Fun Fridays with Mom

We, like most people, live busy lives. As a homeschooling mom, you would probably assume that I spend a lot of time with my children. I do, but it’s always time-with-a-purpose. I’m teaching them school, or how to do a chore, or talking to them about the upcoming activities, or correcting them. I rarely spend “fun time” with them. Before our schedule became so packed, I would take a different child grocery shopping with me each week. We would talk and they got to pick out a few of their favorite things for the week (like cereal or yogurt). Life required an adjustment to this routine and therefore, we no longer have this one-on-one time.

I had really missed our shopping trips so I instituted a new thing: “Fun Fridays with Mom”. Each Friday, I take a different child to lunch, their choice of restaurant (fast food). If we have time after lunch, we will go look in a store for something, go to the library, or get a Starbucks drink.  It’s not a time for me to lecture them on something or teach them something, it’s just a relaxing time with them alone. I have enjoyed being able to focus on each of them individually this way; to be able to listen instead of talk.

I haven’t taken a photo every week (because I forget sometimes), but I did get one of each of the kids the first time we did this. I took them in birth order, so Lauren was first.

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Lauren and I went to Dairy Queen together for the very first “Fun Friday with Mom”. The weather was pleasant  enough for us to eat outside!

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Mitchell asked for Greek food, then we went to K-Mart to do some clothes shopping for him.

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Leslie picked Chik-Fil-A and then shopping at Goodwill. (She is very good at putting outfits together!)

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Laci also picked Chick-Fil-A and then we went to the mall to find her an autumn church dress. (I took Leslie and Lauren at anther time.)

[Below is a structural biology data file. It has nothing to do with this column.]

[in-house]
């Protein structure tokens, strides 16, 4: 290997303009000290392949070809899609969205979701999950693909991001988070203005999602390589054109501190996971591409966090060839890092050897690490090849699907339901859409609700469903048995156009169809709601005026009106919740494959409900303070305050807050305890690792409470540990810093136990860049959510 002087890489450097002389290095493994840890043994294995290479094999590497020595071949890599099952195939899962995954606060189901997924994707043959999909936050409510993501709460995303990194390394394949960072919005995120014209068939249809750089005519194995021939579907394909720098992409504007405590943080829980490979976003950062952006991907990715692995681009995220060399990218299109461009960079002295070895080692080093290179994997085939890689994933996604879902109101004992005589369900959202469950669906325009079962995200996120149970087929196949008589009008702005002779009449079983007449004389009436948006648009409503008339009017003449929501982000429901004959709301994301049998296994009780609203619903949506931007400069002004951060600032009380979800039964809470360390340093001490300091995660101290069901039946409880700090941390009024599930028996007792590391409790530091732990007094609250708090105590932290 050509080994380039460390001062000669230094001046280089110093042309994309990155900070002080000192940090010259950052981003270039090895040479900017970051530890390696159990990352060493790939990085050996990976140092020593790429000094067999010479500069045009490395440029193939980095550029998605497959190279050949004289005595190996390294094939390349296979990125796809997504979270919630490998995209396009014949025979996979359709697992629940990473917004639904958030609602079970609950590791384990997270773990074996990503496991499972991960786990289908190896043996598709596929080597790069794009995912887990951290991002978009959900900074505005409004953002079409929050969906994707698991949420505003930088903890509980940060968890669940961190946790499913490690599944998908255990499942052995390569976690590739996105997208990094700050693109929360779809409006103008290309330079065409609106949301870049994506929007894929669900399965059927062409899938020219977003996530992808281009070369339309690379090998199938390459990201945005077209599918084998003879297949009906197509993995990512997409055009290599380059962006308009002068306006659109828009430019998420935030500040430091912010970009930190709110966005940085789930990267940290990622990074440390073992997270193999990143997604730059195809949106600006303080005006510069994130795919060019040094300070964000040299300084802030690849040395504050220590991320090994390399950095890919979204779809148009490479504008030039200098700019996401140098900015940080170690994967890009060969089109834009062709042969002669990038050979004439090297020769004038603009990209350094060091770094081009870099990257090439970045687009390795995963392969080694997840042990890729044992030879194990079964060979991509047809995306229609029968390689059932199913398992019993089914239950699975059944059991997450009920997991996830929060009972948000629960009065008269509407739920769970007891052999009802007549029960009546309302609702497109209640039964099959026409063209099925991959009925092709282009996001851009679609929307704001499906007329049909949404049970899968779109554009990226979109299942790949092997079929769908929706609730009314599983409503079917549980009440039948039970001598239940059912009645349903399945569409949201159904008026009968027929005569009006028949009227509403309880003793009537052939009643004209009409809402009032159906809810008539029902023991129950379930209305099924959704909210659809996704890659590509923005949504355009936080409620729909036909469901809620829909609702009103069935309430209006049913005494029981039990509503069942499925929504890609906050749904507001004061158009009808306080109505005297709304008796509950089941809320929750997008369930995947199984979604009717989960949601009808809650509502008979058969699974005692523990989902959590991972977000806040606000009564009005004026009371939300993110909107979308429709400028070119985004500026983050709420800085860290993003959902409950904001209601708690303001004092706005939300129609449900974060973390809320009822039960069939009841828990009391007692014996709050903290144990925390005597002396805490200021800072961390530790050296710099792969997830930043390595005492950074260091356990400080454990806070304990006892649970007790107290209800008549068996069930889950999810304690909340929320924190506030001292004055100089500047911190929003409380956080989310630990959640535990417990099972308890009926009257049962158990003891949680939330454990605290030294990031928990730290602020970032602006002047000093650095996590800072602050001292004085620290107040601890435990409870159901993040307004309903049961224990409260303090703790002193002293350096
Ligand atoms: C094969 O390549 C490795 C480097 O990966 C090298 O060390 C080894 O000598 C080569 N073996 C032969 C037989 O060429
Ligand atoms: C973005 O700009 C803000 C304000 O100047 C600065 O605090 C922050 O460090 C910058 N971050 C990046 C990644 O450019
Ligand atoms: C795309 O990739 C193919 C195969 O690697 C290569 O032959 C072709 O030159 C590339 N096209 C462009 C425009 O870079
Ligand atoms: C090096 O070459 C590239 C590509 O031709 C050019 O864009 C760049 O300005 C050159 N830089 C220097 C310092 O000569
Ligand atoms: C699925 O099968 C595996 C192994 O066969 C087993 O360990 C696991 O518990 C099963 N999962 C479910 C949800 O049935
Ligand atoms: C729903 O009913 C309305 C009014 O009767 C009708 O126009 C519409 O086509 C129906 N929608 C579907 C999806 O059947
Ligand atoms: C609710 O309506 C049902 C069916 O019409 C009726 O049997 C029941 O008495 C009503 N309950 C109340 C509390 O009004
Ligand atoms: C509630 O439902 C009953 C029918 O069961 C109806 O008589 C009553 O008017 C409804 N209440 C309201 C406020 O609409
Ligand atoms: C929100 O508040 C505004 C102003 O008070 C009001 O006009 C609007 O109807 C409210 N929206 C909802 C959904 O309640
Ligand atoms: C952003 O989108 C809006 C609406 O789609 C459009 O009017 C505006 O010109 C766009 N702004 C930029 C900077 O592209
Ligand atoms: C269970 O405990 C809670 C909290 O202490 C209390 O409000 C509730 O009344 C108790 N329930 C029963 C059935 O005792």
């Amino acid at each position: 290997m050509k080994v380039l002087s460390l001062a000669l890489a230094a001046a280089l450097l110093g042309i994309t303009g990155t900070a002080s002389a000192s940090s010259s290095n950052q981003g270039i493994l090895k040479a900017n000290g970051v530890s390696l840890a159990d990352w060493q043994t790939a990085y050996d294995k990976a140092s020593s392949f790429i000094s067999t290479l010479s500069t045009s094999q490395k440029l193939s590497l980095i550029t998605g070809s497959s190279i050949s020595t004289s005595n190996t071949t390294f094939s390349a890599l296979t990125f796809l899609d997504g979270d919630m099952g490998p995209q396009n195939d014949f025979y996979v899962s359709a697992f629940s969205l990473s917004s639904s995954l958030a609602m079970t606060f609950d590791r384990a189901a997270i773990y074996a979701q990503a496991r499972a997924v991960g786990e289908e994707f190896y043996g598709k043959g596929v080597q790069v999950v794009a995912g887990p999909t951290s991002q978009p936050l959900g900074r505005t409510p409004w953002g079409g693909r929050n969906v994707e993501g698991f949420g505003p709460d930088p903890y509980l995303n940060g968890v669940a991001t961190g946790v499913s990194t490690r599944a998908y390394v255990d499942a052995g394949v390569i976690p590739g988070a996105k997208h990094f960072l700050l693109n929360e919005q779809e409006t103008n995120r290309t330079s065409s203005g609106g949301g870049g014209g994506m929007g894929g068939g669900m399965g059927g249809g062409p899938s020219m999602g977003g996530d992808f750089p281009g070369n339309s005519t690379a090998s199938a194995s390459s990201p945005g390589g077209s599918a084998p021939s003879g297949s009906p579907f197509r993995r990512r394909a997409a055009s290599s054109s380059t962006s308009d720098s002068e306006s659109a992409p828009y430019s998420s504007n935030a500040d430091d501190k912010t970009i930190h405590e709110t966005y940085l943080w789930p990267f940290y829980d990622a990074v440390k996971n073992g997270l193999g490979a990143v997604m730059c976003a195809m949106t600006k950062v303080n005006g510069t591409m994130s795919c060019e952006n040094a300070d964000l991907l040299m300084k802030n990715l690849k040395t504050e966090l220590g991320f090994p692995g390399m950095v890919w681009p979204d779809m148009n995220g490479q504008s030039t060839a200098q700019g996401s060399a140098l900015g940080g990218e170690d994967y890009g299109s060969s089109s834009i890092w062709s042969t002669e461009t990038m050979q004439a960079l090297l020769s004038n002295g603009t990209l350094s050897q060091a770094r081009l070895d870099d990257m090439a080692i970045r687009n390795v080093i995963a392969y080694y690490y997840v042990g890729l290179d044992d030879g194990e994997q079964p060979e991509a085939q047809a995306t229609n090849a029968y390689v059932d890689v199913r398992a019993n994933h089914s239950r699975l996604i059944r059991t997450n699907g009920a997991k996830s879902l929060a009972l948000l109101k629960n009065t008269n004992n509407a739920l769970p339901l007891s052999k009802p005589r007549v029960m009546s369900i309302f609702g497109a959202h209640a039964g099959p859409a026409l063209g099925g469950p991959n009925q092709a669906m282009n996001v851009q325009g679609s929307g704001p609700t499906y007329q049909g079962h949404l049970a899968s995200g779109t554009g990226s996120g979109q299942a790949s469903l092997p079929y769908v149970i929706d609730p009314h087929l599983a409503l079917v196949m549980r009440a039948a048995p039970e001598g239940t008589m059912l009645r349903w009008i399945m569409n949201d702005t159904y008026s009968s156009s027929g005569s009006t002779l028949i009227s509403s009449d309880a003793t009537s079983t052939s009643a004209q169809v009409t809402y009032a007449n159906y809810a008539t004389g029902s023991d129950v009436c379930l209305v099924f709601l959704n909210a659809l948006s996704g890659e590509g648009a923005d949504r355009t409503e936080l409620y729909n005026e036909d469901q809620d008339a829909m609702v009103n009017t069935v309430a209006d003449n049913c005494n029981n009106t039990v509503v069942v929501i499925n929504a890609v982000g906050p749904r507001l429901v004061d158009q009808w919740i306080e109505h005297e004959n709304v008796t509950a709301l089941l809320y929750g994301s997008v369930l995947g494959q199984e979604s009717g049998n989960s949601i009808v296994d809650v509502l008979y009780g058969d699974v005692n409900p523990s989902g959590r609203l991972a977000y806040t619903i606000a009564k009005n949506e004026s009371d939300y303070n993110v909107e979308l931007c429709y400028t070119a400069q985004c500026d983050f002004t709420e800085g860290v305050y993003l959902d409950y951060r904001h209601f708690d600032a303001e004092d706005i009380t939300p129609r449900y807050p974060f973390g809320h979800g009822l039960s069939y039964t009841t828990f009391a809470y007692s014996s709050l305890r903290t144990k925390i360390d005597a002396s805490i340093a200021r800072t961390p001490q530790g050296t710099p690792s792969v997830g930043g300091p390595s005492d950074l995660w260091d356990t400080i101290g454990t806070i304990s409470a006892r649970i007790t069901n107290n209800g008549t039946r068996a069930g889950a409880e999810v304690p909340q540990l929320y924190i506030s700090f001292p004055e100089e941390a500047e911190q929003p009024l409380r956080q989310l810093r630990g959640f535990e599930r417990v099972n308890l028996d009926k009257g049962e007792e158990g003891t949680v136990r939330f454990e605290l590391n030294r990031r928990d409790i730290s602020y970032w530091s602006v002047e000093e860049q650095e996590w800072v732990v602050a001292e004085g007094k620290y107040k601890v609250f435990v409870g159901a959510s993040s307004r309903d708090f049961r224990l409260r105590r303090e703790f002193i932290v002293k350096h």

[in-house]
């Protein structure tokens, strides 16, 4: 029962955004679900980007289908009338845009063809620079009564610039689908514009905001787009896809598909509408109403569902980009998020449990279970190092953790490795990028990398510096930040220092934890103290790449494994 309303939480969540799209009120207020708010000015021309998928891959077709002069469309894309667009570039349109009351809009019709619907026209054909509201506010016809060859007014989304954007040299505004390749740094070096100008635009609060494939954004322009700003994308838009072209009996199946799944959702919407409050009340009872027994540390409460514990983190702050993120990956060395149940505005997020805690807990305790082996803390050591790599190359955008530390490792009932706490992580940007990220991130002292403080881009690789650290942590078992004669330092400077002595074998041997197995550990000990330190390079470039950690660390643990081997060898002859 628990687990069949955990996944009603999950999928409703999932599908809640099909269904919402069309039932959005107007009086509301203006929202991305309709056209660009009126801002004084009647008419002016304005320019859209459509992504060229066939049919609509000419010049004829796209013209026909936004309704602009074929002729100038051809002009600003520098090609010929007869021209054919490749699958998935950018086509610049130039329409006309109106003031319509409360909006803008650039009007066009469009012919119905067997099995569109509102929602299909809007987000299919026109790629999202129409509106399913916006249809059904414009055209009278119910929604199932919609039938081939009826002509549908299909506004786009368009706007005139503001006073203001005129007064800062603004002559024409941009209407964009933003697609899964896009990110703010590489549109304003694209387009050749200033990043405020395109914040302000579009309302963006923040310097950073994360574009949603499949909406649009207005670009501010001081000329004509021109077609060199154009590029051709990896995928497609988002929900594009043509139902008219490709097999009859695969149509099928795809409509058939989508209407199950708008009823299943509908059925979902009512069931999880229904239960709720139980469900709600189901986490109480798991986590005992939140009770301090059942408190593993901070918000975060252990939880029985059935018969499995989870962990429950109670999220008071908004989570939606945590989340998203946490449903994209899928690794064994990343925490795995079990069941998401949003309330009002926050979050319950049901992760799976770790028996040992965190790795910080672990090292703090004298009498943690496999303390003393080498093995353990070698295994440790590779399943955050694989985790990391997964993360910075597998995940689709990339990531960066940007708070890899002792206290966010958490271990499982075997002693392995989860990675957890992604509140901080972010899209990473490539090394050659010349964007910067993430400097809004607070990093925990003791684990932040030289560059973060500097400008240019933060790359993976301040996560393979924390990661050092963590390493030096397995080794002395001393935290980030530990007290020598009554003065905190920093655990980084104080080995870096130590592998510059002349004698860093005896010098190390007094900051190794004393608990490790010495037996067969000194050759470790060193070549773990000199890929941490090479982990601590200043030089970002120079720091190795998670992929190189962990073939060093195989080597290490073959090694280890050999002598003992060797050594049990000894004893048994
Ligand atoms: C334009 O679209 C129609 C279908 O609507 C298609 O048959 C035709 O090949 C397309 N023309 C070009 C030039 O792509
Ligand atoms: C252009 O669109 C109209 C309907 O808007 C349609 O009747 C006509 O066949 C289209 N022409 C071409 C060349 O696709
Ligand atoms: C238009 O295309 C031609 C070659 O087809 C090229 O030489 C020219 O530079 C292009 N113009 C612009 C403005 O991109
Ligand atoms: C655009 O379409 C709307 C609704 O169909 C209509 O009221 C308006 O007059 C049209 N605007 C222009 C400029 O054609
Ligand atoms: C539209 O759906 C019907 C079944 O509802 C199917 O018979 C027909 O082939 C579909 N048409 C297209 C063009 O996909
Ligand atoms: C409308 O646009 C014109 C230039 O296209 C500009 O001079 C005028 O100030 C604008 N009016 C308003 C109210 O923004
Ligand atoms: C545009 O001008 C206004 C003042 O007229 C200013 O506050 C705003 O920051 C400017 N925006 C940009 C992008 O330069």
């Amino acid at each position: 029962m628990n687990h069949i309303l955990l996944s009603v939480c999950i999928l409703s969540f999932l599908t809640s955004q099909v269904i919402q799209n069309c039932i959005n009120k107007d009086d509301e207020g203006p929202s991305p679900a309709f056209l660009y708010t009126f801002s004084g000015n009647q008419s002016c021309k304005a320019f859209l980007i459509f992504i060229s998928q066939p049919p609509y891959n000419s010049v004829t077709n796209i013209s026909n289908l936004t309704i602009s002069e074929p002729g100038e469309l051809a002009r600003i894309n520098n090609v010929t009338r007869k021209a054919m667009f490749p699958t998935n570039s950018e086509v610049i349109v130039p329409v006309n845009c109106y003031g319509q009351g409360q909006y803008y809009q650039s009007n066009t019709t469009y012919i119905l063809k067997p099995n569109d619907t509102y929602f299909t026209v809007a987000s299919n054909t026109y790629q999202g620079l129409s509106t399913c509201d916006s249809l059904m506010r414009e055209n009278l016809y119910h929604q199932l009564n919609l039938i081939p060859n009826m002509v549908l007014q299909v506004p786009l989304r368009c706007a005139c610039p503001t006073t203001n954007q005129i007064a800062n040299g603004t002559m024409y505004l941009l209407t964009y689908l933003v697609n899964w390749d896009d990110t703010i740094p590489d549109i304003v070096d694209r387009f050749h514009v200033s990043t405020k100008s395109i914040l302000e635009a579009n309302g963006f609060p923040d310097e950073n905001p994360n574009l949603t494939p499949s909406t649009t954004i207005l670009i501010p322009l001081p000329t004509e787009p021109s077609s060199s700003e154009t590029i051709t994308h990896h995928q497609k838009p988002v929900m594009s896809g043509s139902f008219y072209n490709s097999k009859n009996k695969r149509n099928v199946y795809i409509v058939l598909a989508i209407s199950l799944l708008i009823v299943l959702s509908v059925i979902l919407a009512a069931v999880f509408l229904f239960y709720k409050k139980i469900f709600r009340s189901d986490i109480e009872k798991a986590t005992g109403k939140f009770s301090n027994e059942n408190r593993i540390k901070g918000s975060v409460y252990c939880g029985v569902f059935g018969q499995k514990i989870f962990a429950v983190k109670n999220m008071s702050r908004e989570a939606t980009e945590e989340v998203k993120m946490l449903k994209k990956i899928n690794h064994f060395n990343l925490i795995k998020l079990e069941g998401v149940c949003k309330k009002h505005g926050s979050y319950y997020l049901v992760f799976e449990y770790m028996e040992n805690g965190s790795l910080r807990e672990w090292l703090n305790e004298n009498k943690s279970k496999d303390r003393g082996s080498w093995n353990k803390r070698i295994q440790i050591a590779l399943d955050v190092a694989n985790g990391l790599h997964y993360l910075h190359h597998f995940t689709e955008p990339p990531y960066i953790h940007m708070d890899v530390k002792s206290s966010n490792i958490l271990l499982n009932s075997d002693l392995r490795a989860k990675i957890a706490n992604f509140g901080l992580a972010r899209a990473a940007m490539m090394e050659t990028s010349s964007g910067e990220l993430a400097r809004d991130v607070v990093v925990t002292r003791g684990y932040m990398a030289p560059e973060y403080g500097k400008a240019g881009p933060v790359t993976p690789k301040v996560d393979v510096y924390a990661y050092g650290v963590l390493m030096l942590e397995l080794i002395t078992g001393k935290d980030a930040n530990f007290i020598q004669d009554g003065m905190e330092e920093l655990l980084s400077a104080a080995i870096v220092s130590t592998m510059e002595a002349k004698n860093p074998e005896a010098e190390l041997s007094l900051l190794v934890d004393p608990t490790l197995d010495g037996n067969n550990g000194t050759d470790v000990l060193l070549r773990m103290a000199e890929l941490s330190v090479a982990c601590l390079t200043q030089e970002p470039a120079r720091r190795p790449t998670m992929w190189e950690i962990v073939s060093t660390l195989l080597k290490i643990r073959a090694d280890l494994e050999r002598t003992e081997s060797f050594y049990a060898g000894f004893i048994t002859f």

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Matt picked Wendy’s and then we went to Walmart so he could spend some of his savings on this:

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If they start up the draft again, Matt is ready!

It’s been a hectic few months with homeschooling, co-op, church secretarial work, and housework. Add in a kid getting hit by a car, some sickness, and the death of our family pet and you could say it’s been downright difficult. The Lord has been so gracious to hold us up through all of the ups and downs. We are bountifully blessed!

It may be a crazy life, but it sure is a wonderful one.

With love,

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Theological Term of the Week: Preservation

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This week’s term: Preservation – The work of God whereby He, by grace, controls and guides all circumstances around and within His elect, which results in their being unquestionably, and without exception, delivered unblamable into His everlasting kingdom. This work is totally of God, always perfect, and never enhanced by human cooperation.

Last week’s term: Adoption – In Biblical terminology it means to be placed as an adult son. We presently enjoy this position by faith through the Spirit of God within us. (Romans 8:15) We shall enjoy it in a fuller sense at the redemption of the body. (Romans 8:22-23)

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Theological Term of the Week: Adoption

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This week’s term: Adoption – In Biblical terminology it means to be placed as an adult son. We presently enjoy this position by faith through the Spirit of God within us. (Romans 8:15) We shall enjoy it in a fuller sense at the redemption of the body. (Romans 8:22-23)

Last week’s term: Salvation – Deliverance. The word properly carries with it the general and composite effect of all its various aspects, such as redemption, reconciliation, regeneration, calling, preservation, perseverance, and glorification. The word, in its general sense, should not be confused as being inherently synonymous with any of the words describing particular details thereof.

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Theological Term of the Week: Salvation

Theology-image

This week’s term: Salvation – Deliverance. The word properly carries with it the general and composite effect of all its various aspects, such as redemption, reconciliation, regeneration, calling, preservation, perseverance, and glorification. The word, in its general sense, should not be confused as being inherently synonymous with any of the words describing particular details thereof.

Last week’s term:  Sanctification – The state of being sanctified, or holy. Scripturally, this state of the believer is to be seen in two different aspects or senses:

Positional Sanctification: That is the position of holiness, innocence, and perfection, which we have in the sight of God, through the imputed righteousness of Christ.
Practical Sanctification: The realized and progressive growth in grace, which we have in the sight of ourselves and others, as a result of the imparted righteousness of Christ.